BREAKING NEWS

BREAKING NEWS

'Take Cover': How Hotel Worker Narrowly Escaped Vegas Gunman

Now Reading:

'Take Cover': How Hotel Worker Narrowly Escaped Vegas Gunman

Text size Aa Aa

A hotel maintenance worker says he barely escaped unscathed when Las Vegas shooter Stephen Paddock opened fire down a hallway — and credited a hotel security guard with saving his life.

"When the first shooting started, I was kind of frozen for a second," worker Stephen Schuck said Wednesday on "TODAY." "He yelled at me, 'Take cover! Take cover!' If he yelled a second too late, I would have been shot."

Schuck said he came upon security guard Jesus Campos, who was unarmed and injured in his leg, as Paddock fired more than 200 bullets into the hall and nearby rooms at the beginning of his deadly rampage on Oct. 1. "I am incredibly blessed that somehow I came out of there alive," Schuck added.

His dramatic account, and the release of audio of those initial shots, comes amid a dispute over the timeline of the events and questions as to how quickly Las Vegas police could have learned about the massacre on an outdoor music festival.

In detailing a revised tick-tock of the shooting, Clark County Sheriff Joe Lombardo told reporters Monday that Campos was alerted to the 32nd floor of the Mandalay Bay Resort and Casino, where an alarm associated with a fire exit door went off.

Related: Vegas Shooter Lived Like a Vampire: 'I Don't Do Sun'

That was the same floor that Paddock, 64, had set up his cache of weapons amid his plan to fire from his hotel suite windows onto a crowd at a country music festival across the street, police said.

Suddenly, a hail of bullets came flying down the hall where Campos was, and the guard was injured at about 9:59 p.m., Lombardo said. Six minutes later, at 10:05 p.m., Paddock fired the first shots on concertgoers.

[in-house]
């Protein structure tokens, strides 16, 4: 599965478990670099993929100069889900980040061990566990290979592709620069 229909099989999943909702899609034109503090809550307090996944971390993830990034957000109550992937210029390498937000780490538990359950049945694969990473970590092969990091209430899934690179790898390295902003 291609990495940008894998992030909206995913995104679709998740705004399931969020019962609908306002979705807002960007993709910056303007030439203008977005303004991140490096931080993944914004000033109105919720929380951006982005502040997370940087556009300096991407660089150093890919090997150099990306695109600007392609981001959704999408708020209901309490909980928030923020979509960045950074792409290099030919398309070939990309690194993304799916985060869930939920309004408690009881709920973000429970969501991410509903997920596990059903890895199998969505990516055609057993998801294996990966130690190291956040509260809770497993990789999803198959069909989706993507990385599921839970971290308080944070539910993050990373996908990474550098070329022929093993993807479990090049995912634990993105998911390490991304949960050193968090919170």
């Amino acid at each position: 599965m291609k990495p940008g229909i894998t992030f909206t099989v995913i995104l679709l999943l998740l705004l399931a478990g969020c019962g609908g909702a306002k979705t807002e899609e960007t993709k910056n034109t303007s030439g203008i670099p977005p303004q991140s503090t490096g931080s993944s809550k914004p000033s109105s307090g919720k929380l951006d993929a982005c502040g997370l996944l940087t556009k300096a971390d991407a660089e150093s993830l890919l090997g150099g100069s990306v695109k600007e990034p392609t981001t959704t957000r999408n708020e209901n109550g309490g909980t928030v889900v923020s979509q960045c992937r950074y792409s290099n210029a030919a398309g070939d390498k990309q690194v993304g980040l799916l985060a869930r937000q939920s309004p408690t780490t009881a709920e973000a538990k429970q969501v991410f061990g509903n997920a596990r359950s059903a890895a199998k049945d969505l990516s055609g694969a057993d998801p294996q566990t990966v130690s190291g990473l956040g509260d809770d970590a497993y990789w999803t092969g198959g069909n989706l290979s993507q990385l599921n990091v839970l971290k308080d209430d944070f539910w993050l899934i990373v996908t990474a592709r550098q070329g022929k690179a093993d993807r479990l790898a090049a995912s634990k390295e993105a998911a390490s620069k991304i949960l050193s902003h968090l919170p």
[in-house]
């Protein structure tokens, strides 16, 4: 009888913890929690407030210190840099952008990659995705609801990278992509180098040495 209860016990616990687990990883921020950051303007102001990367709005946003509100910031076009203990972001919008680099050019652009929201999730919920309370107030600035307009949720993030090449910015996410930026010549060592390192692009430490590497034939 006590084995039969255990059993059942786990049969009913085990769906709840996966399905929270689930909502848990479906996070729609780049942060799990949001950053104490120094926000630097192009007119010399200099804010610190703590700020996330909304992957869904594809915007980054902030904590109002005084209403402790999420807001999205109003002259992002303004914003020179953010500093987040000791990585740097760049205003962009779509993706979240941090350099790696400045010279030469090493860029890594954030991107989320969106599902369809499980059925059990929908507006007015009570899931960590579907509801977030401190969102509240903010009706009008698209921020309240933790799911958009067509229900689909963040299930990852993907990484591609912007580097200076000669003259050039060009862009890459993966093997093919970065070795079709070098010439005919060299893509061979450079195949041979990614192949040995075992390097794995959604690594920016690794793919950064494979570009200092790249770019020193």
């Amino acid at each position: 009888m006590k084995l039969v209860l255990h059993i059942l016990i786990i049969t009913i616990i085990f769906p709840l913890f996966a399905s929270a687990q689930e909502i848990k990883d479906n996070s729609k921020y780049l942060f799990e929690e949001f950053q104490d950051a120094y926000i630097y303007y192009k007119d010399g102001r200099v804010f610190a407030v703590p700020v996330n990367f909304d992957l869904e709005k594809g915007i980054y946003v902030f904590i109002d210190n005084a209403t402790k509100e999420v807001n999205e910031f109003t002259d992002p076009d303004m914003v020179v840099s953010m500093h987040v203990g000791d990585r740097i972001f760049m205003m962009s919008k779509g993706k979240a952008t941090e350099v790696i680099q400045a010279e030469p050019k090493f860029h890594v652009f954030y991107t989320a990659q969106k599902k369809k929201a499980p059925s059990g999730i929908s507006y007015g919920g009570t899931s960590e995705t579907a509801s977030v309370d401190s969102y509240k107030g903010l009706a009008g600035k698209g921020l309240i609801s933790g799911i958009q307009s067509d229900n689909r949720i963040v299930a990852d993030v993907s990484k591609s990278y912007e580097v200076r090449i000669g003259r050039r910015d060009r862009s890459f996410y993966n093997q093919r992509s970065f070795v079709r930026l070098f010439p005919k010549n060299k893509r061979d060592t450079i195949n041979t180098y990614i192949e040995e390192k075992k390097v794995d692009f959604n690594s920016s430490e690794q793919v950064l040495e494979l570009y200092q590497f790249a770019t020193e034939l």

Previously, police had said Campos was hit after the attack on the crowd.

Schuck said the gunfire in the hallway was relentless and he "could feel them [the rounds] pass right behind my head." He said he took cover until the shooting stopped and he could reach Campos, then he radioed for help.

Lombardo said the shooting finally stopped 10 minutes later, at 10:15 p.m.

A police SWAT team got to the 32nd floor at 10:17 p.m., and a minute later learned that the security guard was hit and where the shots were fired from.

The police's latest timeline means it took 19 minutes for Las Vegas police to know what the guard and the maintenance worker already knew — where exactly Paddock was shooting from.

In that time, Paddock was able to kill 58 people and wound nearly 500 others in the worst mass shooting in modern U.S. history.

MGM Resorts, which owns the Mandalay Bay, said in a statement that it cannot comment about the ongoing investigation, but raised questions about the timeline since "many facts are still unverified."

"We cannot be certain about the most recent timeline that has been communicated publically (sic), and we believe what is currently being expressed may not be accurate," said MGM Resorts spokesperson Debra DeShong.

A motive for the carnage remains unclear and while police said they recovered a document with numbers on it in Paddock's hotel room, Lombardo on Monday declined to say what it meant.

Multiple law enforcement sources previously told NBC News it is believed to be calculations of shooting ranges, drop, and distance for higher precision in shooting into the concert crowd.

Lombardo added that the FBI's Behavioral Analysis Unit was compiling a comprehensive picture of Paddock, a known high-stakes gambler who was once prescribed Valium "for anxiousness."

"Currently, we do not believe there is one particular event in the suspect's life for us to key on," he said.

Euronews provides articles from NBC News as a service to its readers, but does not edit the articles it publishes.